Tag Archives: The 8th Annual Letterboxd Season Challenge: 2022-23

Nóz w wodzie

As you have perhaps guessed by the title, Mary and I finally watched another movie in the so-called “weekly” letterboxd dot com challenge, about which I’ve said more than enough previously. This, the seventh in the sequence and representing the beginning of November[1], was Polish Film School[2] week. I had (of course) already seen most of these, but the first film by newcomer Roman Polanski caught my eye, and we decided to give it a whirl.[3]

Knife in the Water is the beautifully shot story of a middle-aged married couple who pick up a young hitchhiker and invite him on their overnight sailboat trip, while all three constantly pick at each other. Also, the hitchhiker has a fancy(?) knife.

Okay, that was a little dismissive. It’s a three-person character study of clashing personalities in tight spaces, even though the cinematography is ironically full of open skies and broad vistas most of the time. It’s not clear why the husband dislikes the hitchhiker so much, their initial encounter notwithstanding, and it’s even less clear why he invited the youth onto the boat, nor yet why the hitchhiker accepted. Nevertheless, the premise leads to simmering emotional and eventually physical tension that both promise to boil over before the credits… well, okay, it’s 1962 and end credits weren’t a thing yet. Allow me to correct myself to “promise to boil over before the screen fades to black.”

Was it good? I believe it was. Was it in fact the first Roman Polanski movie I’ve ever seen? It was not, but only because of Rosemary’s Baby a short while back. …which, come to think of it, shares this movie’s paradoxical claustrophobia.

[1] sigh
[2] Polish Film Movement might have been more explanatory, week title deciders
[3] To translate, I was able to find exactly one of the movie options on a streaming service I have access to, and it happened to have name recognition as a bonus.

Rosemary’s Baby

So we’ve, uh, fallen behind on this movie you’ve never seen that matches a theme each week website challenge thing. Week six, where last we left off in October, was something from their top 250 horror films, as rated by site users I guess? Anyway, I had seen the top five, and six and seven weren’t available for streaming, but number eight was Rosemary’s Baby, one of those classics where you more or less already know what happens because of cultural osmosis of so many subsequent references and homages, but you never know what’s actually going to happen, you know?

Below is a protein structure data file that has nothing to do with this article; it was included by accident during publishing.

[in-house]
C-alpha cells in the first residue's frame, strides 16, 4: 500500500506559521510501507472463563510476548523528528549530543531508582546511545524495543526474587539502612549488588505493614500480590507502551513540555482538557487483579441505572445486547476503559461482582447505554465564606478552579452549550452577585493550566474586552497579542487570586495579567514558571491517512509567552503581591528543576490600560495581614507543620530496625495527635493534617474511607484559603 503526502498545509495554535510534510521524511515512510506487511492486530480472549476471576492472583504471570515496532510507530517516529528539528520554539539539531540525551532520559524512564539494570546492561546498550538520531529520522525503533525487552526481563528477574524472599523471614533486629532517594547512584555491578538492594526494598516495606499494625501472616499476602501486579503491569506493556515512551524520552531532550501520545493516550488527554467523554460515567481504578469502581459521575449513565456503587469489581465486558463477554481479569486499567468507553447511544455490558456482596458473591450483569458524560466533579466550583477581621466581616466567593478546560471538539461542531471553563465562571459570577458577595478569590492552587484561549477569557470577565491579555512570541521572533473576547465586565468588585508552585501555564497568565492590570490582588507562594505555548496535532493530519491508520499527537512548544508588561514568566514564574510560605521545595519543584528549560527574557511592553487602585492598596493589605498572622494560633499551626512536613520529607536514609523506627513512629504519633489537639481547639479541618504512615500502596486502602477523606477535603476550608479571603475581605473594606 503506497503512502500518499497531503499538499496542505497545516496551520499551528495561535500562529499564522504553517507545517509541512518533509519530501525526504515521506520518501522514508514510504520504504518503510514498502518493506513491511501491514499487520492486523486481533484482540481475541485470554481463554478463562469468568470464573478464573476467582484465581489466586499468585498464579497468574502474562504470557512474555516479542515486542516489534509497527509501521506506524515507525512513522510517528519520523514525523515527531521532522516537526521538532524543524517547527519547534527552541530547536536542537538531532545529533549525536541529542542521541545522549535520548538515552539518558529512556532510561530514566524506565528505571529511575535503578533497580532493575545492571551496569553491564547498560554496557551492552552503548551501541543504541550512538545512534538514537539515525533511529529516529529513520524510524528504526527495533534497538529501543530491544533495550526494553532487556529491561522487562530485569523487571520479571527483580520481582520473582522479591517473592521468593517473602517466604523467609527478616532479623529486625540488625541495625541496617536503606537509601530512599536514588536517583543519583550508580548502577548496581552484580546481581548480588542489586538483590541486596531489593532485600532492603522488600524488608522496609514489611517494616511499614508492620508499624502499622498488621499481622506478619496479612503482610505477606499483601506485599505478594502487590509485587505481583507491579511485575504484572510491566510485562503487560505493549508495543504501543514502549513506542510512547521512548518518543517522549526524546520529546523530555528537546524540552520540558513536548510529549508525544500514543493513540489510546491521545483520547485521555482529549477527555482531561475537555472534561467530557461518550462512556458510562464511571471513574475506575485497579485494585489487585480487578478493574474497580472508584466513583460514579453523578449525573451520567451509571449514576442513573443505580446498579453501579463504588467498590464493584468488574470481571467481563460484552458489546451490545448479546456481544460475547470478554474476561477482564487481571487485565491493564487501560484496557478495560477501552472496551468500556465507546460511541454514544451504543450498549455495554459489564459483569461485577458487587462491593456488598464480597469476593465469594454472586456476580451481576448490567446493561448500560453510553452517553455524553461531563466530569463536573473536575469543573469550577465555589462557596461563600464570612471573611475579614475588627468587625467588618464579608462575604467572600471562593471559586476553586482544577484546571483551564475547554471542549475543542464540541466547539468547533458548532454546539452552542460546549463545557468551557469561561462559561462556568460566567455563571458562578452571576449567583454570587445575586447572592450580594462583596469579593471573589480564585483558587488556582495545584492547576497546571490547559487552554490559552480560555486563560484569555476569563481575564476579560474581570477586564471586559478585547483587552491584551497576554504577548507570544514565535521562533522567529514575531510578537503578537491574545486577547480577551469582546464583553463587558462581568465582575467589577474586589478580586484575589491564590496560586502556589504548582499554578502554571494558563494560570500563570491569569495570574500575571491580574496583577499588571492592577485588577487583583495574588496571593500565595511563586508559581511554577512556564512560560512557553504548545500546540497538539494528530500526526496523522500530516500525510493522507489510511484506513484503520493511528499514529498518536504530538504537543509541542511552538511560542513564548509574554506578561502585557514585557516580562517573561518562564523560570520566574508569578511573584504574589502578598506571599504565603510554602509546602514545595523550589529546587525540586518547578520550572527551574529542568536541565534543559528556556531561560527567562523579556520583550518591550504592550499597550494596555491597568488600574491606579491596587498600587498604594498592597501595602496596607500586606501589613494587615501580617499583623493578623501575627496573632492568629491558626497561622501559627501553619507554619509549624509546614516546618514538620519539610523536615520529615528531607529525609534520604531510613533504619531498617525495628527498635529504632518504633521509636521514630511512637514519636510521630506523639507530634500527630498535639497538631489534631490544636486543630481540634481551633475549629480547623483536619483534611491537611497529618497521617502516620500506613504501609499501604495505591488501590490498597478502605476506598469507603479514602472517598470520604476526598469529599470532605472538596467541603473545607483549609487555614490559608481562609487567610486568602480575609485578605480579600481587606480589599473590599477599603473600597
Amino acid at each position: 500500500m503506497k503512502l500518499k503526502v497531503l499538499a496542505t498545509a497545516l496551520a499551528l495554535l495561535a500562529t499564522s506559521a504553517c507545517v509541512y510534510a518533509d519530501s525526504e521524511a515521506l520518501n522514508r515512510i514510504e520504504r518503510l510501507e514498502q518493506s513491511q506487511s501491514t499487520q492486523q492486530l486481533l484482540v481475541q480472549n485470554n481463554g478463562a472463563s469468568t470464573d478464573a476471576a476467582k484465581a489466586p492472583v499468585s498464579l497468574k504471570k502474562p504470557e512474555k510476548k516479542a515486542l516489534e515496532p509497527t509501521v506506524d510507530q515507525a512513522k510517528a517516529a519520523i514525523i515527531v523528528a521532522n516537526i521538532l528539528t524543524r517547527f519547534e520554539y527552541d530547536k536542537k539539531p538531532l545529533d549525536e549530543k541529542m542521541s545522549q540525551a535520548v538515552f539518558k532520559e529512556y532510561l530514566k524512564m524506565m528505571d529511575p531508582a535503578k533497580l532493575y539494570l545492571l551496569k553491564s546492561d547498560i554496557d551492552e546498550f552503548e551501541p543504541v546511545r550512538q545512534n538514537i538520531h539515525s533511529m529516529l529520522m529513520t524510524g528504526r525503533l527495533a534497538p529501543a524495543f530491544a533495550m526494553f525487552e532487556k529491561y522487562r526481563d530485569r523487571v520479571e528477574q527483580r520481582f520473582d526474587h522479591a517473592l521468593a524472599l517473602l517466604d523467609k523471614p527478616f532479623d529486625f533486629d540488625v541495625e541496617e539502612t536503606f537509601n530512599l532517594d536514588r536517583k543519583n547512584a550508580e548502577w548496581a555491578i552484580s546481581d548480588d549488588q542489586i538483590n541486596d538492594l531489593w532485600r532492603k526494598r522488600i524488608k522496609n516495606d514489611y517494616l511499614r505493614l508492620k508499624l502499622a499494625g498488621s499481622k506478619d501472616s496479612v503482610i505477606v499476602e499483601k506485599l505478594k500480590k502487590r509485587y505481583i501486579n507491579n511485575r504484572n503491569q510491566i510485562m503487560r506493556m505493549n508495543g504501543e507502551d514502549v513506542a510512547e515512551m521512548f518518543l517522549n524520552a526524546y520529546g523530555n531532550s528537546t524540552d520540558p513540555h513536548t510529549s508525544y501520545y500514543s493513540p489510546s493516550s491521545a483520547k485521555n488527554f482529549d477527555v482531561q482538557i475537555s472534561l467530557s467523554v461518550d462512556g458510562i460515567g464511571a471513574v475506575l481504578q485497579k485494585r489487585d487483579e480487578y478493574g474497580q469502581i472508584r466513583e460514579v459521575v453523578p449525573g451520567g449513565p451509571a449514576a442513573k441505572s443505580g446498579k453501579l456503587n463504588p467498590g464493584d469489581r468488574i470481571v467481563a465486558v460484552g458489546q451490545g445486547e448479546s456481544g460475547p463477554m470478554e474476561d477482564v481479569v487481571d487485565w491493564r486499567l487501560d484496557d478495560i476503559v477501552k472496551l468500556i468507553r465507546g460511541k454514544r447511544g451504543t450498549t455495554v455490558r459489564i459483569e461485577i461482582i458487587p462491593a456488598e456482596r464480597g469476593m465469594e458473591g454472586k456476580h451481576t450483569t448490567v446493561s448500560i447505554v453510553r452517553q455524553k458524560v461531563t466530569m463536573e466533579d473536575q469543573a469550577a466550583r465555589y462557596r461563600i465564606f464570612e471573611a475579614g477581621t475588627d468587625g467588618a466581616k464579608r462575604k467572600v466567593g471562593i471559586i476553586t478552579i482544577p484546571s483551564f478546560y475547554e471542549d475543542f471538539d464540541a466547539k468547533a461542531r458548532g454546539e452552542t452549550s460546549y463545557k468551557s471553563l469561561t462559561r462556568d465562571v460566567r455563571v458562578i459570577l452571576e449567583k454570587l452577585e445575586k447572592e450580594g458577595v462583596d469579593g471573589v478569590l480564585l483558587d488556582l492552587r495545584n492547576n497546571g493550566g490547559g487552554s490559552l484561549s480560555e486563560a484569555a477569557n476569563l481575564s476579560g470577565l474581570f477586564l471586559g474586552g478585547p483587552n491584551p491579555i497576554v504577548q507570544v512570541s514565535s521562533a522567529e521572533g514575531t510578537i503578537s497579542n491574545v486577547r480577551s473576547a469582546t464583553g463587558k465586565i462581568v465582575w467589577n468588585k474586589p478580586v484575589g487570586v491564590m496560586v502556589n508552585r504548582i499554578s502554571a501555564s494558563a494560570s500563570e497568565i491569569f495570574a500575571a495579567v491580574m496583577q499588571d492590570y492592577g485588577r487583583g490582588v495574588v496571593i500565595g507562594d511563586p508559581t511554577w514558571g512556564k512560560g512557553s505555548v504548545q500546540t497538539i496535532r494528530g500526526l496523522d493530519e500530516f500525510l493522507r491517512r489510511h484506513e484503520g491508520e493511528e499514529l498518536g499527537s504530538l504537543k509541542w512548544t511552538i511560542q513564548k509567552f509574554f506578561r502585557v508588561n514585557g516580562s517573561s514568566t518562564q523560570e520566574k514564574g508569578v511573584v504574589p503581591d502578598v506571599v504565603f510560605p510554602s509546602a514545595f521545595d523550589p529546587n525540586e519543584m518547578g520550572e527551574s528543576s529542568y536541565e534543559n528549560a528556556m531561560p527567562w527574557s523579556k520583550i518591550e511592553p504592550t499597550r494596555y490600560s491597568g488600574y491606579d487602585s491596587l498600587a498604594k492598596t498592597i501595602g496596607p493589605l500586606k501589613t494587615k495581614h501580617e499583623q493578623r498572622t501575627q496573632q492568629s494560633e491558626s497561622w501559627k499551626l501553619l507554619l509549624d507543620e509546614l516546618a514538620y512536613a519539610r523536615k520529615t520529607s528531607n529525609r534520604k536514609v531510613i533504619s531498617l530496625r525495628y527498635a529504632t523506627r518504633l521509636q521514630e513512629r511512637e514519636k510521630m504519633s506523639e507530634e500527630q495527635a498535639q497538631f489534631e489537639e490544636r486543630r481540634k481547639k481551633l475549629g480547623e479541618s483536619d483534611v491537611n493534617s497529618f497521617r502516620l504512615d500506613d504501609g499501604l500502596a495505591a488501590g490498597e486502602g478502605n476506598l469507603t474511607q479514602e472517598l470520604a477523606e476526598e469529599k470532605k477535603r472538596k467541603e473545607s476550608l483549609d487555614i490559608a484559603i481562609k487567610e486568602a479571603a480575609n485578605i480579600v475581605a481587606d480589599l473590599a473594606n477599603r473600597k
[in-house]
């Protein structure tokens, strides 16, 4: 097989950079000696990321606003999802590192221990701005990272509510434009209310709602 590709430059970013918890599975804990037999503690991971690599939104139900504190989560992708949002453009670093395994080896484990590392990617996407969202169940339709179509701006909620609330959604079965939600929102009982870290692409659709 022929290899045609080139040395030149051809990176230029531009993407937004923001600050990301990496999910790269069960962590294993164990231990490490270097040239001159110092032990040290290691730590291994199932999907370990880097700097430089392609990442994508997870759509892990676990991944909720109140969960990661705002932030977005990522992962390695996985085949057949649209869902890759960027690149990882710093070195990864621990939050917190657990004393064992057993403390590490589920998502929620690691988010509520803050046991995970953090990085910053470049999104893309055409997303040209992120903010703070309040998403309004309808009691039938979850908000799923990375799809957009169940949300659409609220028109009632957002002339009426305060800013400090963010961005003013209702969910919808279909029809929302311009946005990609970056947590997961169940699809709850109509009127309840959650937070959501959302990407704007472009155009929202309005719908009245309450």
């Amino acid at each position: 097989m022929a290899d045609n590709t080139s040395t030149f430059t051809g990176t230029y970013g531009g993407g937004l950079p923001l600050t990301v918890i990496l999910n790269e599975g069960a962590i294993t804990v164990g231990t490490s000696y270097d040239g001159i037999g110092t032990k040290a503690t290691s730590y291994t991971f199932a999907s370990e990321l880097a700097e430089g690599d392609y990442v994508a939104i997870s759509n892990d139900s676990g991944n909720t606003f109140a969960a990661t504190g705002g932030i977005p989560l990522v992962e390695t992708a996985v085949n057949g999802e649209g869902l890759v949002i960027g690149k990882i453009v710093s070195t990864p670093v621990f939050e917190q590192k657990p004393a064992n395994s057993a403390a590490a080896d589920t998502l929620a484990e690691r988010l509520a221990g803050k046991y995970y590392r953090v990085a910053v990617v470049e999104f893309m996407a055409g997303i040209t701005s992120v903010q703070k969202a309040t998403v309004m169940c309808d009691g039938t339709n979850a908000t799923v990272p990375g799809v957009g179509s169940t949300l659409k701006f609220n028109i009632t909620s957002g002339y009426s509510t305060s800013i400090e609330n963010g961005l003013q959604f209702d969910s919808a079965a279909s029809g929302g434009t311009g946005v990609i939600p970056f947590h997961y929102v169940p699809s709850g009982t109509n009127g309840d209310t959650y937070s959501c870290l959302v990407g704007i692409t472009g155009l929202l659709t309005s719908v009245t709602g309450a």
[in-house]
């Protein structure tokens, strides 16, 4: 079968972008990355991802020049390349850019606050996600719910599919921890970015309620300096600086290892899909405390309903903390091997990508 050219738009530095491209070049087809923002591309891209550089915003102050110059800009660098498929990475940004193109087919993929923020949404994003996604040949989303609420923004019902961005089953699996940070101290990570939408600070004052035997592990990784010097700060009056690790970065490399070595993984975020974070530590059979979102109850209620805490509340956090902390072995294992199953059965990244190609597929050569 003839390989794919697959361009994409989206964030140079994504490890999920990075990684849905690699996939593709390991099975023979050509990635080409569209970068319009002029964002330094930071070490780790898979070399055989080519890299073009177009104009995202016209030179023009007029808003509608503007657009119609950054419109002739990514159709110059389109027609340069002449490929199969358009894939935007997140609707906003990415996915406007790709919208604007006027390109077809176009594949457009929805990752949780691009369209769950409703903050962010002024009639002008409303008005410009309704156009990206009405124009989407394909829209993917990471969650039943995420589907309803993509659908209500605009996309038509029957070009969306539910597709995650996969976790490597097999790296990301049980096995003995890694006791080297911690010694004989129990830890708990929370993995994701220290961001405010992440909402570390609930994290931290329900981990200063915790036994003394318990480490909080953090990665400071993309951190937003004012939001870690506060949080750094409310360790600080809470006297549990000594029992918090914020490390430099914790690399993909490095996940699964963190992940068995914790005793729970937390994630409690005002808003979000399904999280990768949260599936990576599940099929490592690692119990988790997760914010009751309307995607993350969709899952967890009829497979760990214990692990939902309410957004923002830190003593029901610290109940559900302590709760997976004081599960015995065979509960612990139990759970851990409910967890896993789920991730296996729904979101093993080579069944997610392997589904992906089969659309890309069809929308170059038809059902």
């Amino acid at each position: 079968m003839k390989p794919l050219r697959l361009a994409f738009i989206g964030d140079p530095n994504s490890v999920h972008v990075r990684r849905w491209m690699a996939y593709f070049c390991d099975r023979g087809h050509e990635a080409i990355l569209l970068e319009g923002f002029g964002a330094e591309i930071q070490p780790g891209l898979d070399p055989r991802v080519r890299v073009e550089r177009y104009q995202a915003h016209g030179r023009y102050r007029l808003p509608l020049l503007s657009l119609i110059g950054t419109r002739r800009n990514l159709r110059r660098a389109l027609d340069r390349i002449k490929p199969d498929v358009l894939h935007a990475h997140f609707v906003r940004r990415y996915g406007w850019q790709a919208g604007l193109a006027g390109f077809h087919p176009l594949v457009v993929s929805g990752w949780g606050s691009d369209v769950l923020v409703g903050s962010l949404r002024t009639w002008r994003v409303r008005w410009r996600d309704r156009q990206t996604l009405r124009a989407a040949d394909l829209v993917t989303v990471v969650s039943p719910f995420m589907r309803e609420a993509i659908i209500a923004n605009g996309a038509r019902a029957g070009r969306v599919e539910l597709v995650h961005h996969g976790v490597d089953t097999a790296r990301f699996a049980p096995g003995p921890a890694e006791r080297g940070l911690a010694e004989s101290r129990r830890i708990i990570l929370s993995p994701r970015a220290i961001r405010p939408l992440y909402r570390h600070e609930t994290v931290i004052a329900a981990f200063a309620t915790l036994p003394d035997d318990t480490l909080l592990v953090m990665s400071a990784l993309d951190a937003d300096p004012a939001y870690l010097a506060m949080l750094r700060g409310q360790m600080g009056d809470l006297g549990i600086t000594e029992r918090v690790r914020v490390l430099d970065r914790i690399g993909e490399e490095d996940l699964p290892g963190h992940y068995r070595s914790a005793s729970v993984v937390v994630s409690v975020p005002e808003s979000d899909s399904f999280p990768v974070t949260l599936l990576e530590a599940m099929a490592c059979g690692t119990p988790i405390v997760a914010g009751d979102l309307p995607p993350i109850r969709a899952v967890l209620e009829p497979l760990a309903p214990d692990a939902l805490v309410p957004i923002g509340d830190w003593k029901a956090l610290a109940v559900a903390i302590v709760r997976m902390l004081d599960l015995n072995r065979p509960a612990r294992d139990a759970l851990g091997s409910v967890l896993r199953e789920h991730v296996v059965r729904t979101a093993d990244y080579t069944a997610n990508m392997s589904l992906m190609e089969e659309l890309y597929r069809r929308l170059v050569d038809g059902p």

The jam is this: Rosemary and her financially successful but critically failed actor husband move into an old apartment building in Manhattan, one of those places where you already cannot believe how enormous the place is[1] even before you learn that it was at some point in the [recent?] past split in half from the apartment currently housing the elderly and somewhat kooky childless neighbors. Also, they (Rosemary and her husband) want to have kids.

The thing is, you know what’s going to happen next. I knew what was going to happen next. Everyone knows! My daughter knows, and she was born this year. It’s like Rosebud, you just… know. But at the same time, it was fun to pretend I didn’t know how it was going to turn out.[2] The things I found out along the way were things I didn’t know, but probably should have.[3] And at least one thing I found out but probably shouldn’t have known, which is I’m guessing this may be the first movie that did the trope where you solve the anagram that clues you in about whatever evil thing is going on by digging out a copy of Scrabble and just fiddling with the tiles. So add that to the list of countless tropes this movie has generated.

All in all: it’s very definitely a snapshot of a different time, but it’s mostly timeless, and also it’s mostly or entirely good. I understand why it is the eighth most well-regarded horror movie on this one movie website, is what I’m saying. Solid acting, solid script, solid atmosphere, exquisite final ten minutes. Would watch for the first time all over again.

[1] But at least it’s not like Friends where, how do they afford this? Because of the financially successful acting career and all, although also one of the Friends apartments would fit in the living room of this place, so
[2] And okay, I didn’t, not exactly.
[3] The next footnote is spoilers about things I found out.[4] So don’t read it if you care about spoilers for a 55 year old movie.